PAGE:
Owing to the high resolution and fast response of CLSM, we can directly image the structures of the gas–liquid–solid three-phase interfaces in the TPC systems through the analysis of a series of CLSM images at different depths within the catalyst layer. All measurements were carried out on an N-C2-SIM (Nikon, Japan) CLSM. In detail, 100 μL of fluorescein-labelled 1 M KOH was deposited into a confocal dish, followed by placing a 8 × 8 mm Au/C electrode (Au/C NPs side down) onto the liquid droplet, as is shown in Supplementary Fig. 12. A 405-nm laser was then used as the excitation source, with the confocal microscope being equipped with a ×60 (water) objective lens (numerical aperture = 1.27, pinhole = 0.5, airy units).

Data availability

The source data underlying Figs. 1a-c, 2a-c, 3a-f, 4a–c,e,f and 5a,b and Supplementary Figs. 1-13, 15-17, 19 and 20 are provided as a Source data file. Source data are provided with this paper.

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Acknowledgements

The authors are grateful for financial support from the National Key Projects for Fundamental Research and Development of China (2017YFA0206904, 2017YFA0206900, 2016YFB0600901, 2018YFB1502002), the National Natural Science Foundation of China (51825205, U1662118, 51772305, 51572270, 21871279, 21802154, 21902168), the Beijing Natural Science Foundation (2191002, 2194089, 2182078), the Strategic Priority Research Program of the Chinese Academy of Sciences (XDB17000000), the Beijing Municipal Science and Technology Project (Z181100005118007), the Royal Society-Newton Advanced Fellowship (NA170422), the International Partnership Program of Chinese Academy of Sciences (GJHZ1819, GJHZ201974), the K. C. Wong Education Foundation and the Youth Innovation Promotion Association of the CAS. G.I.N.W. acknowledges funding support from the University of Auckland Faculty Research Development Fund, the Energy Education Trust of New Zealand, and the MacDiarmid Institute for Advanced Materials and Nanotechnology. The XAFS experiments were conducted in 1W1B beamline of Beijing Synchrotron Radiation Facility (BSRF).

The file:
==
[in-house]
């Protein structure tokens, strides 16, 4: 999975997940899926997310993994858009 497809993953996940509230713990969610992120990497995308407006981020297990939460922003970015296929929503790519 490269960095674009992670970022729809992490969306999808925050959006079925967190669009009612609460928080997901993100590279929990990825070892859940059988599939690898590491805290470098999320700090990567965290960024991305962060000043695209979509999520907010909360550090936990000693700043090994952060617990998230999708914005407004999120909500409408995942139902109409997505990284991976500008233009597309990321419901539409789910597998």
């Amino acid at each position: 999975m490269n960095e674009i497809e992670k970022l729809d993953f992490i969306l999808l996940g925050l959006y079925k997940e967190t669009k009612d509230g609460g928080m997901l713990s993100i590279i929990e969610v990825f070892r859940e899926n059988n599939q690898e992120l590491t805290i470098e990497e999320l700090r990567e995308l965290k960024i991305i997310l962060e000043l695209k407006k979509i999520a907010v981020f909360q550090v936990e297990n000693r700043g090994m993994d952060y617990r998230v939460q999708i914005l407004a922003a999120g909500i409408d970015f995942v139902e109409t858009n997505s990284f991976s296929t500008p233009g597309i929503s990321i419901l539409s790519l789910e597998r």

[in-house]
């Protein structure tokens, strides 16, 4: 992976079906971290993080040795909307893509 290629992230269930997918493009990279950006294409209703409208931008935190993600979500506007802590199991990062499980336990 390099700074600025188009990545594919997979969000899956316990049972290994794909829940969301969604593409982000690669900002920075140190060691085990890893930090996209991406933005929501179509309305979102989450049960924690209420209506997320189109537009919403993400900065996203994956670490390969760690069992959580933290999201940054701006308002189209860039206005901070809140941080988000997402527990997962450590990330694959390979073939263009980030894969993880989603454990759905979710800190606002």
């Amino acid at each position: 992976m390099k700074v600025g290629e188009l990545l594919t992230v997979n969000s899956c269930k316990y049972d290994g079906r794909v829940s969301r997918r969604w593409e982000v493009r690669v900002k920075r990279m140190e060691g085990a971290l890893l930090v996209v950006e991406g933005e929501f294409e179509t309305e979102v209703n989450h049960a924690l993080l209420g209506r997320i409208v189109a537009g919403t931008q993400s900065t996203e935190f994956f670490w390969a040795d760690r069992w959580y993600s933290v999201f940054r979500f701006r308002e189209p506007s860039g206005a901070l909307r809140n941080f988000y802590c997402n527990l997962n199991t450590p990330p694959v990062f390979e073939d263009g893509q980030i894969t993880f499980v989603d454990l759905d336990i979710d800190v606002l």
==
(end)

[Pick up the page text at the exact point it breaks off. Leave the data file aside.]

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Authors

Contributions

R.S., L.J., L.S. and T.Z. conceived the idea for the project. R.S. performed the design of electrochemical cell. J.G. and Y.Z. performed the structural characterization. R.S., X.Z. and C.Z. conducted the performance measurements and analysed the data. Z.H. and Y.Z. performed the electrochemical analysis. R.S., G.I.N.W., Z.H. and T.Z. wrote the paper. L.J. and T.Z. supervised the project. All authors discussed the results and commented on the paper at all stages.

Corresponding author

Correspondence to Tierui Zhang.

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Peer review information Nature Communications thanks Thomas Burdyny, Antoni Forner Cuenca and Thomas Doneux for their contribution to the peer review of this work.

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Shi, R., Guo, J., Zhang, X. et al. Efficient wettability-controlled electroreduction of CO2 to CO at Au/C interfaces. Nat Commun 11, 3028 (2020). https://doi.org/10.1038/s41467-020-16847-9

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• Electrochemical CO2 reduction at wettability-controlled three phase interfaces

• Buxing Han

Science Bulletin (2020)